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I am iterating through a collection in a foreach loop and was wondering. When this gets executed by the .NET runtime

foreach (object obj in myDict.Values) {
    //... do something
}

Does the myDict.Values get invoked for every loop or is it called only once?

Thanks,

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3 Answers 3

up vote 9 down vote accepted

Just once. It's roughly equivalent to:

using (IEnumerator<Foo> iterator = myDict.Values.GetEnumerator())
{
    while (iterator.MoveNext())
    {
        object obj = iterator.Current;
        // Body
    }
}

See section 8.8.4 of the C# 4 spec for more information. In particular, details about the inferred iteration element type, disposal, and how the C# compiler handles foreach loops over types which don't implement IEnumerable or IEnumerable<T>.

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I bet you know the section by heart :) –  Florian Greinacher Nov 11 '11 at 16:12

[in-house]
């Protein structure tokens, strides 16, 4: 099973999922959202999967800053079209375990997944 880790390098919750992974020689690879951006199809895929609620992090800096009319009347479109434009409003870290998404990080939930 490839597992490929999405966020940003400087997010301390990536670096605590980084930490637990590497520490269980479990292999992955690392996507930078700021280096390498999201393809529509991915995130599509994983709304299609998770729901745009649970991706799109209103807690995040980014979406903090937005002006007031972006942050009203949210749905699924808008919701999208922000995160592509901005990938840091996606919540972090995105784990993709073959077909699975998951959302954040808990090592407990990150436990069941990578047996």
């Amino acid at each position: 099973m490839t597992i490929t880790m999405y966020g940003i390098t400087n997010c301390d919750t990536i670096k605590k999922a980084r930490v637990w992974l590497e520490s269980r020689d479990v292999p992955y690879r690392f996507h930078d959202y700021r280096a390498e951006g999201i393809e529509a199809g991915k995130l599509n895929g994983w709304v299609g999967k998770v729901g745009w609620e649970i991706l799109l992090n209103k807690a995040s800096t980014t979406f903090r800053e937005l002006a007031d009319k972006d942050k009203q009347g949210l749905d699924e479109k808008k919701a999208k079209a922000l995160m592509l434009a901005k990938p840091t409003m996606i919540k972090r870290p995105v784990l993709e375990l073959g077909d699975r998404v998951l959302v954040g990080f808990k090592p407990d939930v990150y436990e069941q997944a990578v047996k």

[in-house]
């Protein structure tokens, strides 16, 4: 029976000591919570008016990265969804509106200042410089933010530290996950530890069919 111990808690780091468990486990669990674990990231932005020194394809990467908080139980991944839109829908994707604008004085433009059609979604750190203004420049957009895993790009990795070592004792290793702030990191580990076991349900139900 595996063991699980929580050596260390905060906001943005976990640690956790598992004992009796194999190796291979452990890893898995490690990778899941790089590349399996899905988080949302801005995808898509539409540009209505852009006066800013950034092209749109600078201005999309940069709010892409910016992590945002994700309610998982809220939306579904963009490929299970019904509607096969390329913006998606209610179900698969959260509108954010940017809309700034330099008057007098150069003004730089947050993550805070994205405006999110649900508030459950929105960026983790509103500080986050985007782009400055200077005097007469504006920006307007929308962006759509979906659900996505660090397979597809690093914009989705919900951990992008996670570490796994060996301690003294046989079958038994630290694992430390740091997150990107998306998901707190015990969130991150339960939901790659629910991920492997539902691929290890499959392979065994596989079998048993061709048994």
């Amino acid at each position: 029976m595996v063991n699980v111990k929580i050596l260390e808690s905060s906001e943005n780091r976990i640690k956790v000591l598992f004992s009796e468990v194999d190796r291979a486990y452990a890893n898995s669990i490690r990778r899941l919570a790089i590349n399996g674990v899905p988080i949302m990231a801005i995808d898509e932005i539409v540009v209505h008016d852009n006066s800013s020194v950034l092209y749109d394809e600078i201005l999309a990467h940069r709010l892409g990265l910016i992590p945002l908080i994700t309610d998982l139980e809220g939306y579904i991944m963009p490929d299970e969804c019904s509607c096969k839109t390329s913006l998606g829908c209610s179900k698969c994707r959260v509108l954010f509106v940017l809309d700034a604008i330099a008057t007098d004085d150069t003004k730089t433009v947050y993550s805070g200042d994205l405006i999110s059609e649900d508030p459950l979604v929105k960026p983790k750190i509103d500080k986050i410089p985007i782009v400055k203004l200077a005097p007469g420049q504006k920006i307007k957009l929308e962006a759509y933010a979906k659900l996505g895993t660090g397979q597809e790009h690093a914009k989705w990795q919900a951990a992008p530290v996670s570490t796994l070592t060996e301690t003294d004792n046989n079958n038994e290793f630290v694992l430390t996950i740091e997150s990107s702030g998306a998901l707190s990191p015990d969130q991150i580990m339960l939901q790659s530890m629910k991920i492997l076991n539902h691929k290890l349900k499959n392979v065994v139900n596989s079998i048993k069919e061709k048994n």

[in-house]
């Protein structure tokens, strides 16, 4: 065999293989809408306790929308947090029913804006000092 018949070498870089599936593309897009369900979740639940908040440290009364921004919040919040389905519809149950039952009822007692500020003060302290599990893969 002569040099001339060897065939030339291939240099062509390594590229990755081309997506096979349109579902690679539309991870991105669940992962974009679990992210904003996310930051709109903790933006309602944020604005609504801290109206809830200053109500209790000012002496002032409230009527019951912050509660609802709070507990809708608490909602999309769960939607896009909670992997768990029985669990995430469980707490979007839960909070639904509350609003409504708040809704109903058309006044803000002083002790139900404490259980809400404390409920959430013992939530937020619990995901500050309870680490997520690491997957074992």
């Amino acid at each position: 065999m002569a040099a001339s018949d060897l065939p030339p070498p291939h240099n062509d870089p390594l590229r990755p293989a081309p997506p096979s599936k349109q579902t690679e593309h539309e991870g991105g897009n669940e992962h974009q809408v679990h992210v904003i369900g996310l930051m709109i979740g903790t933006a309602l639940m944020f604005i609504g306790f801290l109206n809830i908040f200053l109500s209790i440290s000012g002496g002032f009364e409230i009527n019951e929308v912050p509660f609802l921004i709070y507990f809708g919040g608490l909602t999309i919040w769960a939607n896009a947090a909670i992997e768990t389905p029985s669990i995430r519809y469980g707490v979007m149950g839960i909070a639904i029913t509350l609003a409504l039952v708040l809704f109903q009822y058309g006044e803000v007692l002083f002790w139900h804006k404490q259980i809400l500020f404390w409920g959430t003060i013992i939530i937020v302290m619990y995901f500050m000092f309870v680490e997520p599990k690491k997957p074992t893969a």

Noble of you to quote the C# Spec instead of C# in depth, 2nd Ed :) –  Adam Rackis Nov 11 '11 at 16:27
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Short answer: it is only called once.

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To expound: foreach grabs the Enumerator (via the IEnumerable interface on your collection) and calls Next() each time through the loop. –  Dan-o Nov 11 '11 at 16:06
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It gets called once and will generate an exception if the collection is modified.

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Depends on the modification. –  Billy ONeal Nov 11 '11 at 16:05
    
Yes, good point. If it is just a value in a class then this will not effect it but if items are added or removed from the collection this is a problem. –  James Nov 21 '11 at 15:49
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